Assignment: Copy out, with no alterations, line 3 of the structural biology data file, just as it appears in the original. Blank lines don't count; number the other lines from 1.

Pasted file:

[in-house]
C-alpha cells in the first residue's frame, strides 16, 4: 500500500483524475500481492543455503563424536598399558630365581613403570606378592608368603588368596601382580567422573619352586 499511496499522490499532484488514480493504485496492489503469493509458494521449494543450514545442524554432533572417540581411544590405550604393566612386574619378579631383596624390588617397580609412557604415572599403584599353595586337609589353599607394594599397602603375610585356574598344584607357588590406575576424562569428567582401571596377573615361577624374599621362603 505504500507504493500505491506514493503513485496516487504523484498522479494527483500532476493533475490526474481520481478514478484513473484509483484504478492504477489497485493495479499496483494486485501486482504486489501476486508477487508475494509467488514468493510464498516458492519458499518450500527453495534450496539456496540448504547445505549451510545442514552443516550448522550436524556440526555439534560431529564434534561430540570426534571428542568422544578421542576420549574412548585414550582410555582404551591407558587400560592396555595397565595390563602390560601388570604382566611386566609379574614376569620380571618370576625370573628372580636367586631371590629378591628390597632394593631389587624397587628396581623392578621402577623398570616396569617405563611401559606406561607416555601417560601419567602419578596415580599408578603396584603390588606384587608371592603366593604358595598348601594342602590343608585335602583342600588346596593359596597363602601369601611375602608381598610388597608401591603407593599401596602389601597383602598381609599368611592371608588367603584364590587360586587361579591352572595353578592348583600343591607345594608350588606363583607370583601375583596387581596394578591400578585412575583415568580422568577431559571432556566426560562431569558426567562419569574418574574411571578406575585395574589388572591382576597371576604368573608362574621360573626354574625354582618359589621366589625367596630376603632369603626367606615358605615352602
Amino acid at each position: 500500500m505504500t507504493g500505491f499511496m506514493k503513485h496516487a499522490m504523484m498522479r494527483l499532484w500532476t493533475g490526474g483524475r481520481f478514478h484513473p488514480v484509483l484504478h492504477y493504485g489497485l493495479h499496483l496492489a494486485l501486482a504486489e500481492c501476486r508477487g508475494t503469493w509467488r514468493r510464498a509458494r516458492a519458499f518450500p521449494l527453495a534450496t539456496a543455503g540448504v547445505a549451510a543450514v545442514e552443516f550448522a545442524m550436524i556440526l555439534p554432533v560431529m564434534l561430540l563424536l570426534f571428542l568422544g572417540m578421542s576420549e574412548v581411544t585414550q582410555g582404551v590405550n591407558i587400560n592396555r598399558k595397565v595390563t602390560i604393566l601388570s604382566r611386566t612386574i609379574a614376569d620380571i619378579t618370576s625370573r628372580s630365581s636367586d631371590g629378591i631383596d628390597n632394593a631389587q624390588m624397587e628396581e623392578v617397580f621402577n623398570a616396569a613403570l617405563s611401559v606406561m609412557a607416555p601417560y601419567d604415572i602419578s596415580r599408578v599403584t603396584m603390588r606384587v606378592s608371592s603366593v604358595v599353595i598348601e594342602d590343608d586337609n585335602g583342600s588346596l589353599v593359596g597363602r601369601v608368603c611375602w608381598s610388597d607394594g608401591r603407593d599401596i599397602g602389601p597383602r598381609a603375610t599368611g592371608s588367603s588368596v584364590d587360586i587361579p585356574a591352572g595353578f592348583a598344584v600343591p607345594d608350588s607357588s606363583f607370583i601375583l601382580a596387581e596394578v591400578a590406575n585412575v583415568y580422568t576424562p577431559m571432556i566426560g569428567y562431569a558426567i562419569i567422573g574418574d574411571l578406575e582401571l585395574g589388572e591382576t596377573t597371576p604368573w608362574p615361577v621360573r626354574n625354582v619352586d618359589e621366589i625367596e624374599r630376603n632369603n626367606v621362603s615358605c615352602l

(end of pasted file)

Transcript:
Amino acid at each position: 500500500m505504500t507504493g500505491f499511496m506514493k503513485h496516487a499522490m504523484m498522479r494527483l499532484w500532476t493533475g490526474g483524475r481520481f478514478h484513473p488514480v484509483l484504478h492504477y493504485g489497485l493495479h499496483l496492489a494486485l501486482a504486489e500481492c501476486r508477487g508475494t503469493w509467488r514468493r510464498a509458494r516458492a519458499f518450500p521449494l527453495a534450496t539456496a543455503g540448504v547445505a549451510a543450514v545442514e552443516f550448522a545442524m550436524i556440526l555439534p554432533v560431529m564434534l561430540l563424536l570426534f571428542l568422544g572417540m578421542s576420549e574412548v581411544t585414550q582410555g582404551v590405550n591407558i587400560n592396555r598399558k595397565v595390563t602390560i604393566l601388570s604382566r611386566t612386574i609379574a614376569d620380571i619378579t618370576s625370573r628372580s630365581s636367586d631371590g629378591i631383596d628390597n632394593a631389587q624390588m624397587e628396581e623392578v617397580f621402577n623398570a616396569a613403570l617405563s611401559v606406561m609412557a607416555p601417560y601419567d604415572i602419578s596415580r599408578v599403584t603396584m603390588r606384587v606378592s608371592s603366593v604358595v599353595i598348601e594342602d590343608d586337609n585335602g583342600s588346596l589353599v593359596g597363602r601369601v608368603c611375602w608381598s610388597d607394594g608401591r603407593d599401596i599397602g602389601p597383602r598381609a603375610t599368611g592371608s588367603s588368596v584364590d587360586i587361579p585356574a591352572g595353578f592348583a598344584v600343591p607345594d608350588s607357588s606363583f607370583i601375583l601382580a596387581e596394578v591400578a590406575n585412575v583415568y580422568t576424562p577431559m571432556i566426560g569428567y562431569a558426567i562419569i567422573g574418574d574411571l578406575e582401571l585395574g589388572e591382576t596377573t597371576p604368573w608362574p615361577v621360573r626354574n625354582v619352586d618359589e621366589i625367596e624374599r630376603n632369603n626367606v621362603s615358605c615352602l